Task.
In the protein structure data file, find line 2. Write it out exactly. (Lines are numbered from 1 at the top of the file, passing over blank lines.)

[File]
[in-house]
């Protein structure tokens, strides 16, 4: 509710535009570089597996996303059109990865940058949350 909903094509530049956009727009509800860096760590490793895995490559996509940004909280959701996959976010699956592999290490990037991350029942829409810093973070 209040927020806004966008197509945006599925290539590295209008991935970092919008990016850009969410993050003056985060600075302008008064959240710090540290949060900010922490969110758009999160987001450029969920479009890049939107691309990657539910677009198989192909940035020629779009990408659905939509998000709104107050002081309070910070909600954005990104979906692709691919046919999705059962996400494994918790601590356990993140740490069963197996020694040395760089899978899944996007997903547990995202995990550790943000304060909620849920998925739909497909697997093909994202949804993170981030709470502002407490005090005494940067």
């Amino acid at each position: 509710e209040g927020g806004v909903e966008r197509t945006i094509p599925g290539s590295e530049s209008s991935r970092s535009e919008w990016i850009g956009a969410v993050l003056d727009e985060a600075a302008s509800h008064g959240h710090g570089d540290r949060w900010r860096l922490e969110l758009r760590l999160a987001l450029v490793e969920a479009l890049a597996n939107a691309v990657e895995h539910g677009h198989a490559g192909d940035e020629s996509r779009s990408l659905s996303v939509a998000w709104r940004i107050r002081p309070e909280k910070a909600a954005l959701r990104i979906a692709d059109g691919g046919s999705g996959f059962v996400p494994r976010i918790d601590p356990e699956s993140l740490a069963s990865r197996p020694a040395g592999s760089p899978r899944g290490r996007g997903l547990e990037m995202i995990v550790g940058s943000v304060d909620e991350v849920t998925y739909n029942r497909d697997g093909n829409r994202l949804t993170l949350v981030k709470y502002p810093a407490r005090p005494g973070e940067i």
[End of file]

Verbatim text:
């Protein structure tokens, strides 16, 4: 509710535009570089597996996303059109990865940058949350 909903094509530049956009727009509800860096760590490793895995490559996509940004909280959701996959976010699956592999290490990037991350029942829409810093973070 209040927020806004966008197509945006599925290539590295209008991935970092919008990016850009969410993050003056985060600075302008008064959240710090540290949060900010922490969110758009999160987001450029969920479009890049939107691309990657539910677009198989192909940035020629779009990408659905939509998000709104107050002081309070910070909600954005990104979906692709691919046919999705059962996400494994918790601590356990993140740490069963197996020694040395760089899978899944996007997903547990995202995990550790943000304060909620849920998925739909497909697997093909994202949804993170981030709470502002407490005090005494940067």